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Some of the weirdest race cars ever built

6w ago

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10.) Volkswagen Golf BiMotor Pikes Peak car

In the '80s, Volkswagen decided to develop a competitor to Audi's Quattro AWD system, despite owning Audi and using Quattro in the VW Quantum. So what do the wacky engineers at VW decide to do? They decide to put two engines in a car. One for the front wheels and one for the rear wheels. Yeah sounds like something a child would design. Volkswagen decided to take their twin engine concept and put it into a race car. So they took a Golf, cut it up, put an engine and transaxle in the rear, and then take it to Pikes Peak. Each engine had about 180 HP, making it a 360 HP AWD monster. Well when it wasn't broken it was. The car could do 0-60 in under 5 seconds, but it was overweight with another engine in it. Also the car was naturally aspirated, so it would struggle at the high altitudes. Lastly the engines would like to go out of sync and get messed up. So it was a bit of a mess.

9.) The Deltawing

What started as a concept for the current generation Indy Lights cars became one of the most recognized endurance race cars of the modern era. With a design focused solely on reducing drag on the front end and increasing downforce in the center of the car without the use of wings. The Deltawing could keep up with the front of the pack in IMSA despite having far less power. At its debut at Le Mans in 2012, it was hit off the track by a Toyota in the Porsche Curves because of its narrow front end not being seen in the mirrors of the Toyota. The car was brought to life by Dan Gurney's AAR, Don Panoz, and Nissan. After everybody pulled out of the project except Panoz, the Deltawing campaigned IMSA until the end of the 2016 season.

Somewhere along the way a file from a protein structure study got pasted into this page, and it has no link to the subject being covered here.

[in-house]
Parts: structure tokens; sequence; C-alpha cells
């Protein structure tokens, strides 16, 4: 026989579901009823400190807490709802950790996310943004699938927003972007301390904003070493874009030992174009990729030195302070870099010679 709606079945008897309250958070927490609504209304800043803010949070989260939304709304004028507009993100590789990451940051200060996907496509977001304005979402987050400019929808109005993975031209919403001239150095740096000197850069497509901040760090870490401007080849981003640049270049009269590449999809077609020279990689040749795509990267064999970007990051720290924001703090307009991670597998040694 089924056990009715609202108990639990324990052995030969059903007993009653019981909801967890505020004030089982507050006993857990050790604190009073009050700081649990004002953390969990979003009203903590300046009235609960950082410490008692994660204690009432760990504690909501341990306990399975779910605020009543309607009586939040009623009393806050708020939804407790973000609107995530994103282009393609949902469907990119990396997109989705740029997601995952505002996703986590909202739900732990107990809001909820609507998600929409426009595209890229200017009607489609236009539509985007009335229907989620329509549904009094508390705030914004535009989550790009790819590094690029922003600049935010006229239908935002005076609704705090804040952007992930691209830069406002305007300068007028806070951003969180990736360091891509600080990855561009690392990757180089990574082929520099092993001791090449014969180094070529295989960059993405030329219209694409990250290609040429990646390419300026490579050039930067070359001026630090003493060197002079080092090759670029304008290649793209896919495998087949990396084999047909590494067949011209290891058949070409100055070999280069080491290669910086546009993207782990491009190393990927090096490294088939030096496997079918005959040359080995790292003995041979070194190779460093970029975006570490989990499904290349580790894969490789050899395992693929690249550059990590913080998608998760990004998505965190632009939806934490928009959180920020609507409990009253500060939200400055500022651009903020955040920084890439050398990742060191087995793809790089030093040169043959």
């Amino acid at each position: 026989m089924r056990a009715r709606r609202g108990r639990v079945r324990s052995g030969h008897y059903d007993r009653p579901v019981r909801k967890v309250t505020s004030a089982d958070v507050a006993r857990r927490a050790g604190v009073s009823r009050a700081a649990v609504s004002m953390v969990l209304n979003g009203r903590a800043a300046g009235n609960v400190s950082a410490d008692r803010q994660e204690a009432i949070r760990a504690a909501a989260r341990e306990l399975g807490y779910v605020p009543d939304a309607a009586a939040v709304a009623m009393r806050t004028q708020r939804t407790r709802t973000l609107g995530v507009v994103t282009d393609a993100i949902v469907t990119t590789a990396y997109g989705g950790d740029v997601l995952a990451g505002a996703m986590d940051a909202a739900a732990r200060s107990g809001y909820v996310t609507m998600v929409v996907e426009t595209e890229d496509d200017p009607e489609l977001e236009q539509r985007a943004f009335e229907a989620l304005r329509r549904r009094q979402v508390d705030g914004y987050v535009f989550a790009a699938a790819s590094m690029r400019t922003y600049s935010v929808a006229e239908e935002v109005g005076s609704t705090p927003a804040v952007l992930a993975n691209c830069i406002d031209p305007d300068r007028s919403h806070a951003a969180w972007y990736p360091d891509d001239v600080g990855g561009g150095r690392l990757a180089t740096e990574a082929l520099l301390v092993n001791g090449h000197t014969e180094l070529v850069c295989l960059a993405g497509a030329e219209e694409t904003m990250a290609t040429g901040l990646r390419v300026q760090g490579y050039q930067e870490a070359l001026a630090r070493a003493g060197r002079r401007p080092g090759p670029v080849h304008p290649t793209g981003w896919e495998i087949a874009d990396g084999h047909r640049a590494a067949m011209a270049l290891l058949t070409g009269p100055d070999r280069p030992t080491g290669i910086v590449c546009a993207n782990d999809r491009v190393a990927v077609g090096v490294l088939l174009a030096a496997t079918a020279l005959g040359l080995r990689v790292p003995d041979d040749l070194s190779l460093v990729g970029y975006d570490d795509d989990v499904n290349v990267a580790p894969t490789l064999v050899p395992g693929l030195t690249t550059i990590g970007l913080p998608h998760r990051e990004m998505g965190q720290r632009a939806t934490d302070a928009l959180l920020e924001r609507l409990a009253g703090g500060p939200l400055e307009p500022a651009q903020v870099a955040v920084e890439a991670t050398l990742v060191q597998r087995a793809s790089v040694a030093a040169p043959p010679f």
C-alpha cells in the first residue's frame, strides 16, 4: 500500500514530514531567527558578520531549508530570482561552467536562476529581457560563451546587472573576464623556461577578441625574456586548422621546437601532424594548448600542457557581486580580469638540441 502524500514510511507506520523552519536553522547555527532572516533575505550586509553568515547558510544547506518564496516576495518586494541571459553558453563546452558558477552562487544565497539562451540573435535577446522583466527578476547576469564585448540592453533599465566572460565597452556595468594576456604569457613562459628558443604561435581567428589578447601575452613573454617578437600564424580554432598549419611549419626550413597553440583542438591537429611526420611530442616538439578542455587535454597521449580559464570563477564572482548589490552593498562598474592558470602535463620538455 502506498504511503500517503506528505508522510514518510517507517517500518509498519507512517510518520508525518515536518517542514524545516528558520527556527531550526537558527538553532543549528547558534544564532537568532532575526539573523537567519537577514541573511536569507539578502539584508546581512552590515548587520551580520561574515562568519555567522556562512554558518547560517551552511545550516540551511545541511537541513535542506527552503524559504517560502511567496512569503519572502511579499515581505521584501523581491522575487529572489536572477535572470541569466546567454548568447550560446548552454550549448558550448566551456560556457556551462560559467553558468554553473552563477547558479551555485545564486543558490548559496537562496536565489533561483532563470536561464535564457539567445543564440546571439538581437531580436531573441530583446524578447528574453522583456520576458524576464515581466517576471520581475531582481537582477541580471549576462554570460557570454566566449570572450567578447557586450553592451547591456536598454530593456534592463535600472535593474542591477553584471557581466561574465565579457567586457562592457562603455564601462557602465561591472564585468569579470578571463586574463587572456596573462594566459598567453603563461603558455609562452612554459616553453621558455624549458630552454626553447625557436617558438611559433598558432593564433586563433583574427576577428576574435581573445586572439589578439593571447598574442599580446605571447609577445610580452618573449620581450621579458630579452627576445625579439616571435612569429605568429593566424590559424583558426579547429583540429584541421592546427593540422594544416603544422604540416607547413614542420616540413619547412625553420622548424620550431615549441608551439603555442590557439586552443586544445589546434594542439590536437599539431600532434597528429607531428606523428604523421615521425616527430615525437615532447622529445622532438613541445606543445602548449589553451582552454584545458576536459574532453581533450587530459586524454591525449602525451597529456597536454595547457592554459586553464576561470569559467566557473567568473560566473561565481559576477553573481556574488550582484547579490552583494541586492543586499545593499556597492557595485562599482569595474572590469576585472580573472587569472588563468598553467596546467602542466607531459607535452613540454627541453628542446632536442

8.) Le Monstre

In 1950, Briggs Cunningham decided to bring three Cadillacs to race at Le Mans. Why? Because he could, I guess. One of the cars he brought had different bodywork on it to make it more aerodynamic. It also lightened the car quite a bit. As a result this entrance was better in the corners and faster on the straights than the other cadillacs he entered. None of the cars placed well, but the locals liked it enough that they nicknamed the rebodied car Le Monstre.

7.) Auto Union Type C

Now the Auto Union Type C might not seem that strange, but in its day it was a weird car. Ferdinand Porsche designed it ad decided to make it mid-engined and used a 3.0 liter V16 to power it. With better weight distribution, the Type C was a real threat to the competing Mercedes team. The Type C was used in Grand Prix racing and hill climb racing in Europe. What other car from the '30s was mid-engined and had a V16?

6.) Winged Porsche 550

Originally owned by Swiss driver Walter Riggenberg in 1955. The car was raced at Le Mans and AVUS. Riggenberg put the massive wing on it as an experiment to try to make the car faster, and it worked. It was so quick with the extra grip that the car was supposedly banned from racing at the 24 Hours of Spa. This 550 was raced with the massive wing on it about 10 years before Chaparral tried the same concept.

5.) Ford Mustang GTP